Stephanie M. Wytovich’s latest poetry collection, On the Subject of Blackberries, dishes up sugar-coated fruit pervaded with poison and decay, each poem a rot-infested berry picked by a bleeding hand from a bush of brambles.
The most harrowing part of this collection is Wytovich’s raw confession of mental health struggles brought on by postpartum depression following the birth of her first child. She speaks candidly and bravely about this issue in the “Author’s Note” and “The Witchcraft of Writing,” both of which darken the stage for what’s to come.
Divided into ten sections, the collection begins with “the memory of poison,” dark drupelets that, bitten into, squirt with tart paranoia, shred with thorns as sharp as raptors’ talons. Wytovich paints imagistic words in black and beautiful strokes—some with a desperate flourish, others with a spatter of rage.
Throughout, we encounter revelations of instability and turmoil masked with a smile that’s begun to crack:
“I force my body into a kindness” (35)
“a black mound of sugar, / hysterically unhappy / but polite” (36)
You’ll find beliefs abandoned and a violent darkness, now embraced; murderous admissions rising from a whitewashed tomb.
In the third section, Wytovich shares sparks of light, a needed breather from the smothering angst of the opening pieces.
Wytovich’s poems remind me of Emily Dickinson’s, cloistered with her depressive and damning thoughts, of murders premeditated—or committed with motives unanalyzed, as if surprised at the results of spontaneous action.
My favorites: “I carried knives”; “I washed out the space in my head”; “The quiet kill of stars pushes darkness.”
The collection, which Raw Dog Screaming Press has published in hardcover, is sprinkled with Victorian etchings that complement overall themes and images from individual poems. This is a gorgeous volume for any reader’s collection. Add it to yours.
Wytovich asks, “Do you think I’m safe with these / dirty hands?” (114) You be the judge.
On the Subject of Blackberries was a delectably disturbing read. You owe it to yourself to taste its bitter fruit.
We’re all professionals here. We’ve fought through pain and fear and so dang much rejection to stand where we are. And we’d like to have a little cash in our pockets as well as a few books under our belts for the trouble.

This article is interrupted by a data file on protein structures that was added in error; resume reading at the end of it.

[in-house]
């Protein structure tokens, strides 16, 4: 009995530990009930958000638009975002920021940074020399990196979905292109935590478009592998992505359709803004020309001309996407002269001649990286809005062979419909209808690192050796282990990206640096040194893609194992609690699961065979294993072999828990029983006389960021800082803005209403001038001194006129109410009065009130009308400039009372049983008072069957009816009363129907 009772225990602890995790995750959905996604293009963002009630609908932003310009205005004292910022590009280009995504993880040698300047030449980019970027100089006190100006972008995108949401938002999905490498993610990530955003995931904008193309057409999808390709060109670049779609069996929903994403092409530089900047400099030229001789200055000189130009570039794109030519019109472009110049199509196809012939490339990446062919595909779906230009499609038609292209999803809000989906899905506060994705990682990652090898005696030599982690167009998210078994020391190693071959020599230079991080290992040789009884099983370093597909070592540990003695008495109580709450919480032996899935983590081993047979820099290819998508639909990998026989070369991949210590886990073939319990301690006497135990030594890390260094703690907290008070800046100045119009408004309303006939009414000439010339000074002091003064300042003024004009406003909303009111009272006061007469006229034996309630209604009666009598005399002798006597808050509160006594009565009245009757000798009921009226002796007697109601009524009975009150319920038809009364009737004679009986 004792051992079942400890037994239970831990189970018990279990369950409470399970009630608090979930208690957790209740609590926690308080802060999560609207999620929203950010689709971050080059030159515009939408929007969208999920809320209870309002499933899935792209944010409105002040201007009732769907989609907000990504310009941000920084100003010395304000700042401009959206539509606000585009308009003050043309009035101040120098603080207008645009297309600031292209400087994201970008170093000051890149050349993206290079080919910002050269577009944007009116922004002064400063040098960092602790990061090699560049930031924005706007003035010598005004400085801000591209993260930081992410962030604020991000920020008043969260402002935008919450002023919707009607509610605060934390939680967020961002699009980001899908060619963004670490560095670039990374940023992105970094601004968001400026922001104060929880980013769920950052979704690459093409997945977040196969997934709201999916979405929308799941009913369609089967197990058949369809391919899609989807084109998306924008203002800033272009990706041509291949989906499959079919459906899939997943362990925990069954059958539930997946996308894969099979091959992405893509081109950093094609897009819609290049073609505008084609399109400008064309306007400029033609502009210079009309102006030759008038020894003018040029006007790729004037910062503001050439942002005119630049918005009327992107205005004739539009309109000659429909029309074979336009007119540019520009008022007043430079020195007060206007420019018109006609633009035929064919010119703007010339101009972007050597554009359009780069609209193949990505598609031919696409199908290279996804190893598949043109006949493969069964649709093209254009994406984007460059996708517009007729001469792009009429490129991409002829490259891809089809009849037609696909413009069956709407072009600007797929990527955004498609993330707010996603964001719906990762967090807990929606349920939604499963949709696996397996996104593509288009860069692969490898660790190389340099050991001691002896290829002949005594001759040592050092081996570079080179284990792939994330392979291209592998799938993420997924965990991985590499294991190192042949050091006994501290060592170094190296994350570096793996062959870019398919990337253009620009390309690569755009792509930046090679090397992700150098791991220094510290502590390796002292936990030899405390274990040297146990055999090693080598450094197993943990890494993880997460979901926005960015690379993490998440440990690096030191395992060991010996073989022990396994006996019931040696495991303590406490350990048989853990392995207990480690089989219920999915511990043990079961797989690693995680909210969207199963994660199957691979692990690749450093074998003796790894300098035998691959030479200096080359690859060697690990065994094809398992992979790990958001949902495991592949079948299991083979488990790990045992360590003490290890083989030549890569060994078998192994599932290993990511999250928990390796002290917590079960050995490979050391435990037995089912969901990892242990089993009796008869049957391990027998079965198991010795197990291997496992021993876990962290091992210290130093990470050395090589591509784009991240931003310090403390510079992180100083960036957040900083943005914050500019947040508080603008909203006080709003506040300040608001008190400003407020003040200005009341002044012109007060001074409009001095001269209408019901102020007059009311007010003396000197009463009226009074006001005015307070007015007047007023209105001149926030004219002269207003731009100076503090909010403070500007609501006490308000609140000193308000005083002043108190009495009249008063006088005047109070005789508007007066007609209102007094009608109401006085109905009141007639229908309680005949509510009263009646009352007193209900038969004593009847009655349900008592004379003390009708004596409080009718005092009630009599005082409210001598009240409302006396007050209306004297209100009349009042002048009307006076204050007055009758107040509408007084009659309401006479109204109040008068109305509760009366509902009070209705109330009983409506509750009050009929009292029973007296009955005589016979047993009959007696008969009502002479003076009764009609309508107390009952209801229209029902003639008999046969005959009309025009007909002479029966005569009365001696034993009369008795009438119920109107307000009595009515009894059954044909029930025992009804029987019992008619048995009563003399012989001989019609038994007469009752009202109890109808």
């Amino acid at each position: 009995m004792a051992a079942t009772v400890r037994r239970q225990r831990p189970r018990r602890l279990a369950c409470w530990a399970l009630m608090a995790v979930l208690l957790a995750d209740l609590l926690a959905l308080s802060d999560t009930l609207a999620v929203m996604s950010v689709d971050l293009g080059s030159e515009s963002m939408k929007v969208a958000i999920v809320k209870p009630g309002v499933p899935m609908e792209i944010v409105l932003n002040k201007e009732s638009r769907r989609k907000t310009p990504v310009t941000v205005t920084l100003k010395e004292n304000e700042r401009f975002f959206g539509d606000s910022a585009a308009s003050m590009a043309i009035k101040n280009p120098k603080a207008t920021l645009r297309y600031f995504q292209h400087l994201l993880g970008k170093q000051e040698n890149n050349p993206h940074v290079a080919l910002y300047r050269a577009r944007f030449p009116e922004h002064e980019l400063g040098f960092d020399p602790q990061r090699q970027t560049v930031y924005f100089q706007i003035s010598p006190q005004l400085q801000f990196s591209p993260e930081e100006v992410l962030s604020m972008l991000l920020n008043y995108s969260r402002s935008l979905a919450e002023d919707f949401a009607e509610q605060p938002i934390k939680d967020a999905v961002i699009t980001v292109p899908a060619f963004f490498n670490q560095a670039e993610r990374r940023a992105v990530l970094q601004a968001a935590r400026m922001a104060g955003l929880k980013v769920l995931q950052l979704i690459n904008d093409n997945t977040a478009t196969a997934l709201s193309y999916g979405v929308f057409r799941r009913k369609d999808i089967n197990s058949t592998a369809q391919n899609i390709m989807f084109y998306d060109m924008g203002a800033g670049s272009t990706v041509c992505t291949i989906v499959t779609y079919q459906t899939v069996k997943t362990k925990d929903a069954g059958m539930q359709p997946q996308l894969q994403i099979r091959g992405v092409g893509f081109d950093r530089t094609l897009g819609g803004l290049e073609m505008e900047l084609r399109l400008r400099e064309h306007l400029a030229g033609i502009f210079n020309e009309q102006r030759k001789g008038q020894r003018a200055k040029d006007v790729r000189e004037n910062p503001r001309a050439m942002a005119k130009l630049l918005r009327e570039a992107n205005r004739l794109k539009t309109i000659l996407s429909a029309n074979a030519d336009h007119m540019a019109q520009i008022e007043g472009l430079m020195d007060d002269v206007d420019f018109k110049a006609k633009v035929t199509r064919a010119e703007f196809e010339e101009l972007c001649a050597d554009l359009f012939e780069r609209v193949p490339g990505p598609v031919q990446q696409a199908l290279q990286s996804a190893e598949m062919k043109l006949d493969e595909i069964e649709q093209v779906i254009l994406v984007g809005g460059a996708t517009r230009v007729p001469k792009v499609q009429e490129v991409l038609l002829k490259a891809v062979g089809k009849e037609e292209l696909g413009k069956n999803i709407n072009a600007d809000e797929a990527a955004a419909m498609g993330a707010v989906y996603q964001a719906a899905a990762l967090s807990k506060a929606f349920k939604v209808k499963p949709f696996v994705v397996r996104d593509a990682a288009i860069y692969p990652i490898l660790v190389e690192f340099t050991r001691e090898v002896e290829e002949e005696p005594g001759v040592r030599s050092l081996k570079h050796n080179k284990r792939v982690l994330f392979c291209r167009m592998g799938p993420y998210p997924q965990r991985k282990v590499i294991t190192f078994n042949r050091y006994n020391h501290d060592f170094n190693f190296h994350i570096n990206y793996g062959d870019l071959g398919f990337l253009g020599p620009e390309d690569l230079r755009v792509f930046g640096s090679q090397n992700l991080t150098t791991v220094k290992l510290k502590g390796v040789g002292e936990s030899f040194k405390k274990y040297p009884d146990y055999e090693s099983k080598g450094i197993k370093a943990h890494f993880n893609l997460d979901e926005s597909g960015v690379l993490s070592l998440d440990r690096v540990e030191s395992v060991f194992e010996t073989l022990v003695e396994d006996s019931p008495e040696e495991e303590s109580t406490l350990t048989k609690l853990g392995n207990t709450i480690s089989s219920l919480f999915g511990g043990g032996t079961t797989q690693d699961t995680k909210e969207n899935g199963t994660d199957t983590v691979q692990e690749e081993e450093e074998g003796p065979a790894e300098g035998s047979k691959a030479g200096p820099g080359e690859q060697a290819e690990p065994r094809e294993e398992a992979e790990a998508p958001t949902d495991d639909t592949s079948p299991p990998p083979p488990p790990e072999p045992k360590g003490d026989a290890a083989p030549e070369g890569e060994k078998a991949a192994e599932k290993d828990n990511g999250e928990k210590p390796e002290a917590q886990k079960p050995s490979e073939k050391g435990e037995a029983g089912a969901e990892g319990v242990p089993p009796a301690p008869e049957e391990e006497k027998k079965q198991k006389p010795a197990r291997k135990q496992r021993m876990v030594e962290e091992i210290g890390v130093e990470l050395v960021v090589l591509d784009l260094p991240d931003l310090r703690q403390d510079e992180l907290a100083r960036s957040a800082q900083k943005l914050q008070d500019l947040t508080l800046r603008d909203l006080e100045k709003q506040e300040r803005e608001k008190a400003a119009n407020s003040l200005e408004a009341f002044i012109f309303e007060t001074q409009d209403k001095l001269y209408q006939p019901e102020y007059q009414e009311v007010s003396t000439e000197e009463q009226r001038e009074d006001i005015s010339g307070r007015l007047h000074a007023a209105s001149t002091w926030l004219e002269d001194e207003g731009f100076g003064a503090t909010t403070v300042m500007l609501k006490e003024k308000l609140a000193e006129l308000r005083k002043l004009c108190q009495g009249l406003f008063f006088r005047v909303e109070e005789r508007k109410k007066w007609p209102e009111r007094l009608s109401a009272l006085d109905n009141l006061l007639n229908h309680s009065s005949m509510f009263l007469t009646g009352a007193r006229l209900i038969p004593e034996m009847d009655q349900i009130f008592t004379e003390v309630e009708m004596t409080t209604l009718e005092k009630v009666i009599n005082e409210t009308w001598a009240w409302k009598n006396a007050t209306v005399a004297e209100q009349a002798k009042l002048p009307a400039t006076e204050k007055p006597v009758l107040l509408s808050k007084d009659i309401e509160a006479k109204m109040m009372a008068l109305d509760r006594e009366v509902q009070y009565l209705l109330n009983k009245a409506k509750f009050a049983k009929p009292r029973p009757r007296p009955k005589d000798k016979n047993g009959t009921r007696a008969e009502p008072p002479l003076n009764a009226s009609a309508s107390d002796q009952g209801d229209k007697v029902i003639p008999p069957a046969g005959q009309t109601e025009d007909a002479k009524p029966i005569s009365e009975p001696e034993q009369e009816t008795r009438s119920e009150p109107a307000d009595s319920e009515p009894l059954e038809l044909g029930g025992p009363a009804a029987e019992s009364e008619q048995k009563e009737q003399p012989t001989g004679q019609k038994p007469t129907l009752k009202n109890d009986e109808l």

Part of the process of getting paid is learning the system and how to work it. Figuring out how to best market ourselves, how to read markets, and how to give those markets what they want. How to make things people want and get them to part with their cash for it.
And there ain’t a damn thing wrong with that.
I want every artist out there to make their paper. Pay a bill or two. Maybe not die of starvation. Please stop laughing at the concept of paying a bill or even buying a basic coffee on the proceeds of a sold poem.
But, do you remember that first time you put rolled ink or scraped graphite to paper? Perhaps clacking keys on a glowing screen? The exploration. The creation. The pure, ecstatic joy of it.
Now, be honest with yourself when you think about this next question. Don’t yield to the need to lie. Be straight. Do you let yourself feel that same joy when you write now?
It’s easy to fixate on the artifice of our art, but it eventually pokes through the surface. It can too easily become all our art is—our soul another product we mold for maximum profitability. One that, ultimately, falls too flat and cold to sell well.
We’re taught that craft makes the sales, but most readers don’t care about your perfect scansion. The reason Bukowski and Plath still sell well doesn’t have a single thing to do with their admittedly solid craft. They laid themselves bare. Wrote what they needed to.
People resonate with that.
As a fan, I want you to find that fun again. I want you to go for it. Full bore. No restraint. That weird-ass, freaky thing no one would like and pretty much everyone would judge you for: I want that in my eyeholes.
I want you to play with words. I want you to tell my analytical side to take a flying leap off a short pier into the ever-sucking abyss of heartless nihil. Forget everything every professor and professional ever taught you and have a little fun with those words. Let that early version of you dance in the sandbox of this fallen, idiotic world.